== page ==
Thursday, November 12, 2009

Vapor Retarder Two-Thirds Rule

When placing insulation in Portland, Oregon, I rarely use material with a bonded-on vapor retarder (kraft face). I am aware of propaganda favoring cellulose, and raising fear of fiberglass batts, in The Big Burn Video. Proponents of cellulose have dealt with criticism of organic cellulose as inherently less safe than inorganic mineral insulation, and tilt the table too far in the other direction. The video presents ideal cellulose, and fiberglass with no description. I imagine the fiberglass was a least-favorable setting, with air channels (chimney path) the length of flammable kraft facing. A fair comparison would have fiberglass totally filling joist bays, with no kraft facing.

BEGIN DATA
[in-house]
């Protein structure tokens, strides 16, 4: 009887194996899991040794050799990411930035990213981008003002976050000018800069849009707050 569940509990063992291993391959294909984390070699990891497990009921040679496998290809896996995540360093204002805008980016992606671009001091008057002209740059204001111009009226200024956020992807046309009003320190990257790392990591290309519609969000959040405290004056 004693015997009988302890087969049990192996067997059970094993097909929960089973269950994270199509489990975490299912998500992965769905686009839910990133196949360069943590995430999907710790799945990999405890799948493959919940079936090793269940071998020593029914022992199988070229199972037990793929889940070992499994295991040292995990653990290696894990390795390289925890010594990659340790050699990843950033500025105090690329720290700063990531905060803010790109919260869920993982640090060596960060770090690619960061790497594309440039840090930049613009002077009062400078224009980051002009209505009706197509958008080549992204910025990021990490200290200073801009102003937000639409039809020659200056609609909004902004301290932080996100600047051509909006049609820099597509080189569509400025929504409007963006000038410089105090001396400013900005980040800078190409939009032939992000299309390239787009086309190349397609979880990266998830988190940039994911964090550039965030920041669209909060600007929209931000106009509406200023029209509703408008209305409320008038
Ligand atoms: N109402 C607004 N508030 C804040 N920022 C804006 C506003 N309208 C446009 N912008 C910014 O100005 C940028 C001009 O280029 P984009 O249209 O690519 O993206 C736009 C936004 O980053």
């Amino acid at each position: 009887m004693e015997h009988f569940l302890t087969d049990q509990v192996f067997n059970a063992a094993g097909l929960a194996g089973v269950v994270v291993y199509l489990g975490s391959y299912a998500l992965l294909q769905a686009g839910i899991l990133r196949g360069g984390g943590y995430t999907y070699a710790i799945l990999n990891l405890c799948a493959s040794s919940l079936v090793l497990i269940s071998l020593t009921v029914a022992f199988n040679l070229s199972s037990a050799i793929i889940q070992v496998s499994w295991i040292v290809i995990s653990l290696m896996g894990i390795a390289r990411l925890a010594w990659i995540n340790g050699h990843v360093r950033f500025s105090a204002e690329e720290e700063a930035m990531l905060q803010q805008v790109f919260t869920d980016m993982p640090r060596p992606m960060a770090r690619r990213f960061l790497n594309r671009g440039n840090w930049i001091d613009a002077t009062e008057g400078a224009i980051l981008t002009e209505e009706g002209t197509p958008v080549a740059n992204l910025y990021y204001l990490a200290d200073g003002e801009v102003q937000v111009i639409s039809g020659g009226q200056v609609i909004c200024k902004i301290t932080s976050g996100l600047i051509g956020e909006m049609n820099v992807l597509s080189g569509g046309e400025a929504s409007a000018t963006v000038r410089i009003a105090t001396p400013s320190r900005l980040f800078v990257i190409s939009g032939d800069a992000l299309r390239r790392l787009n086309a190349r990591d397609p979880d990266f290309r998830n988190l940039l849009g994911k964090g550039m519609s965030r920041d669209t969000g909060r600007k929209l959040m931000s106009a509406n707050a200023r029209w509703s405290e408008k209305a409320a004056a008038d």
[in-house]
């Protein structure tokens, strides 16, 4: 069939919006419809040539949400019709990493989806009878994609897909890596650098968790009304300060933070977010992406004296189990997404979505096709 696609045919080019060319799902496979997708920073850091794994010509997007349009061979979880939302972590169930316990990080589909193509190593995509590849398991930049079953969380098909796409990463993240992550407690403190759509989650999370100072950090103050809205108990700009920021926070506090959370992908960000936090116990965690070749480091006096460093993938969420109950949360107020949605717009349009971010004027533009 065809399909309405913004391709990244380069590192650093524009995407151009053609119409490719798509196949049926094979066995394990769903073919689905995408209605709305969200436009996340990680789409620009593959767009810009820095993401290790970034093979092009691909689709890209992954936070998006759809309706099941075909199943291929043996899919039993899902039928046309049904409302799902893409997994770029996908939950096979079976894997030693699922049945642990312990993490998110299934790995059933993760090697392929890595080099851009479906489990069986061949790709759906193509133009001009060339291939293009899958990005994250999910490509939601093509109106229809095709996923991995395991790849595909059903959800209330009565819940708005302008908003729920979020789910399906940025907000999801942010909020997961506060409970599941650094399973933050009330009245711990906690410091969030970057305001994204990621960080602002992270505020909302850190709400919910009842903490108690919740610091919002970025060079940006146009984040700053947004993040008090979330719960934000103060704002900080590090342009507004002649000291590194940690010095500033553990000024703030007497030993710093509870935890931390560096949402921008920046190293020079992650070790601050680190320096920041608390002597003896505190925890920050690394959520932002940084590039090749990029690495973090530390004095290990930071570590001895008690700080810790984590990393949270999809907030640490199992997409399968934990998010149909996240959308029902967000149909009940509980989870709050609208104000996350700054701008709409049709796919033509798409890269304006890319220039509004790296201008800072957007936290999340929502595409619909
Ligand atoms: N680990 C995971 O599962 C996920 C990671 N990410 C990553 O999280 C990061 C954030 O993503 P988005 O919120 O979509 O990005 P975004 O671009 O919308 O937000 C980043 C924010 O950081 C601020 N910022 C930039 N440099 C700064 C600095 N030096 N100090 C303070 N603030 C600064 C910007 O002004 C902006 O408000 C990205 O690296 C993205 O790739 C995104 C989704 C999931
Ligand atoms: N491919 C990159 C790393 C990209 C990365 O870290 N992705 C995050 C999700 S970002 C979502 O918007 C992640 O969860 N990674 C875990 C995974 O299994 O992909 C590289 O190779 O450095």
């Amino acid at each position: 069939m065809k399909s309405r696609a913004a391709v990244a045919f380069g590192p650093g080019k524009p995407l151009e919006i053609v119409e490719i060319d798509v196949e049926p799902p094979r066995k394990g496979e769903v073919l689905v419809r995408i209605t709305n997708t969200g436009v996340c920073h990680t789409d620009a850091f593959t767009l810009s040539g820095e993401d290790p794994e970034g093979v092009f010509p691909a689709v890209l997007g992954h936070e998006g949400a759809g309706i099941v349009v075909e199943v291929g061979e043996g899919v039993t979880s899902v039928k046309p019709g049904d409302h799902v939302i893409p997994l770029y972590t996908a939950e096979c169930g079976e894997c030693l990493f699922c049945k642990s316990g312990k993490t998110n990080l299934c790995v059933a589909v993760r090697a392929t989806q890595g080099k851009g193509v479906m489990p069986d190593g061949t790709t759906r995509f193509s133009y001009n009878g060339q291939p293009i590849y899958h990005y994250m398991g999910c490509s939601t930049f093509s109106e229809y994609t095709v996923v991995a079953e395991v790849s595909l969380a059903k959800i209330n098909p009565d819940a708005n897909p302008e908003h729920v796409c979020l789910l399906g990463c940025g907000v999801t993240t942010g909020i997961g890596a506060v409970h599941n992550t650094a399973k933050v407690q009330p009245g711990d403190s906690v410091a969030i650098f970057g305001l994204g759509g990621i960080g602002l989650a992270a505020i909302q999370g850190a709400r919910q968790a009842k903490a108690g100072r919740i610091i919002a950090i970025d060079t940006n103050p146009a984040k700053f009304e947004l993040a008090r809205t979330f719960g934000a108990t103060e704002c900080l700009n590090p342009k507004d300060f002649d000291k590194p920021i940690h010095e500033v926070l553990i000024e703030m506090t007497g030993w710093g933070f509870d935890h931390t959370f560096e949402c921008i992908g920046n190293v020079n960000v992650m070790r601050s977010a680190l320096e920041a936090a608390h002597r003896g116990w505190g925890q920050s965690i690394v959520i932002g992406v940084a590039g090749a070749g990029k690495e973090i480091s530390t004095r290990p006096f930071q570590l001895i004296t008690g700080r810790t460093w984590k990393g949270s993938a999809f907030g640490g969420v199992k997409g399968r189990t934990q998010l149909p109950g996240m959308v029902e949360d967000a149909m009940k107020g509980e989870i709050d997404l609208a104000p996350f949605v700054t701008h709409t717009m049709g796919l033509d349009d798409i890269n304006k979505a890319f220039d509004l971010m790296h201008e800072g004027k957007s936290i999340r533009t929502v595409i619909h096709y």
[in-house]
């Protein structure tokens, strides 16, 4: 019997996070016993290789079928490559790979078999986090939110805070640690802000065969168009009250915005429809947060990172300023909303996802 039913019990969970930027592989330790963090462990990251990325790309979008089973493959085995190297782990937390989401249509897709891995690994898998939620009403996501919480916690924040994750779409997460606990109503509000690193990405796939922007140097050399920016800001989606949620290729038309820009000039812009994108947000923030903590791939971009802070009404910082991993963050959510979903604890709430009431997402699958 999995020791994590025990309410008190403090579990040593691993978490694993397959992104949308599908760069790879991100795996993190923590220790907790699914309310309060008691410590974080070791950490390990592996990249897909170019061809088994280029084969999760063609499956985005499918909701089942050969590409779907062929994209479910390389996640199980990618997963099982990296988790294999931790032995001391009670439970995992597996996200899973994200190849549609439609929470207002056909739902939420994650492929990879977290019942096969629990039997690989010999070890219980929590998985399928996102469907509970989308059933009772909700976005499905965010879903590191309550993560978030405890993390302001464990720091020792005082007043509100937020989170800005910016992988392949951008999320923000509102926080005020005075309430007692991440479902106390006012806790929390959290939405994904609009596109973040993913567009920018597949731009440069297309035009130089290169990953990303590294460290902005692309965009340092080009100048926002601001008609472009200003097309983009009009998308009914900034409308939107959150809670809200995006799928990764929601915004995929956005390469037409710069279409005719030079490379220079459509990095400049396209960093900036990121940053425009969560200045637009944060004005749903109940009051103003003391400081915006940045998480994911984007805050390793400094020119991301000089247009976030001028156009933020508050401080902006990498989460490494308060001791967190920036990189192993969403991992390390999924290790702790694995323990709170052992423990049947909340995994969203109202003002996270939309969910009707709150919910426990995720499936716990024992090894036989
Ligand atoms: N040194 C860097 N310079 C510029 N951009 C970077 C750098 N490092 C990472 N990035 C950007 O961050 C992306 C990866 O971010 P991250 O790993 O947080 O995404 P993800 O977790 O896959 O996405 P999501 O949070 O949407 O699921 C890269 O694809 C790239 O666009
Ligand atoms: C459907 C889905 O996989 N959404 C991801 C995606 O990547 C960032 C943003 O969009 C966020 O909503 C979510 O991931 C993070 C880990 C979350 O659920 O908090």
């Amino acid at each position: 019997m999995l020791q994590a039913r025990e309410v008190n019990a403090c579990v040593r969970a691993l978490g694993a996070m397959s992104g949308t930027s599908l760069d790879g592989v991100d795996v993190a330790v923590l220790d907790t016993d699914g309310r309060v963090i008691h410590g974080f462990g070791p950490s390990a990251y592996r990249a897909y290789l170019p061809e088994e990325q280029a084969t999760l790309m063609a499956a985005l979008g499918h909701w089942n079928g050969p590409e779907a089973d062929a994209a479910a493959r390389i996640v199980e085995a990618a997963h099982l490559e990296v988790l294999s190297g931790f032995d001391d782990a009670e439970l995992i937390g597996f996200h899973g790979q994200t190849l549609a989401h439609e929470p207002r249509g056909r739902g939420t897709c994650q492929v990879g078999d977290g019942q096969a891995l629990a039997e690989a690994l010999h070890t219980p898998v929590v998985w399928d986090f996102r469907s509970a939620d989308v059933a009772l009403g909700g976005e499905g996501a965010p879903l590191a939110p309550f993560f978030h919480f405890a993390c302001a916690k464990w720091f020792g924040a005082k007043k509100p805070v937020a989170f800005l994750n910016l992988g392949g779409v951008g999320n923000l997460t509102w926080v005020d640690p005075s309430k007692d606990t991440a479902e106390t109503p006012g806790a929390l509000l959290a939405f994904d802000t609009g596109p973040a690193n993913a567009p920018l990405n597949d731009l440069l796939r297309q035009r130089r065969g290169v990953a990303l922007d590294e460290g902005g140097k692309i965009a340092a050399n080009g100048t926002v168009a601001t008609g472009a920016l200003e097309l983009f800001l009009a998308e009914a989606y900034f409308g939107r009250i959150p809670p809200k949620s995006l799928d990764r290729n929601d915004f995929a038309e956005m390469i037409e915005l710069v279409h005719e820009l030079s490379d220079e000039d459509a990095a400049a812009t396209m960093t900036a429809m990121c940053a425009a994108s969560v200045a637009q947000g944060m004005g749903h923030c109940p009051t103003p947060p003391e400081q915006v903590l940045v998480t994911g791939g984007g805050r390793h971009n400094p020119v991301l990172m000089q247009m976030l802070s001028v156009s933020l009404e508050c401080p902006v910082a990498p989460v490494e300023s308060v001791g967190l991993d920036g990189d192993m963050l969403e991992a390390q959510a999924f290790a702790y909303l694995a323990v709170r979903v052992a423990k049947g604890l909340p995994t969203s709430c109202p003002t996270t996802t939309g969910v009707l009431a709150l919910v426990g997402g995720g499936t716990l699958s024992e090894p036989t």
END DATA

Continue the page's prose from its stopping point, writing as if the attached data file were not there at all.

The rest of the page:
I will never use kraft facing in a wall or in a new-construction ceiling. There I use complete, taped sheathing with polyethylene sheeting designed for the purpose, Swedish Tenoarm. Aside from fire safety concern, I save time and get better fit, in custom-cutting unfaced batts. I also follow the advice of the USA importer of Tenoarm:

I will use kraft batts in an attic floor, to isolate new material from found loose-fill insulation. I use original reasoning in study of dew point data for my location, as reviewed in this posting, with a current update. The commonly-understood two-thirds rule states that a vapor retarder should be to the warm side of two thirds of the applied insulation.

1 comment:

viji said...

Great thoughts you got there, believe I may possibly try just some of it throughout my daily life.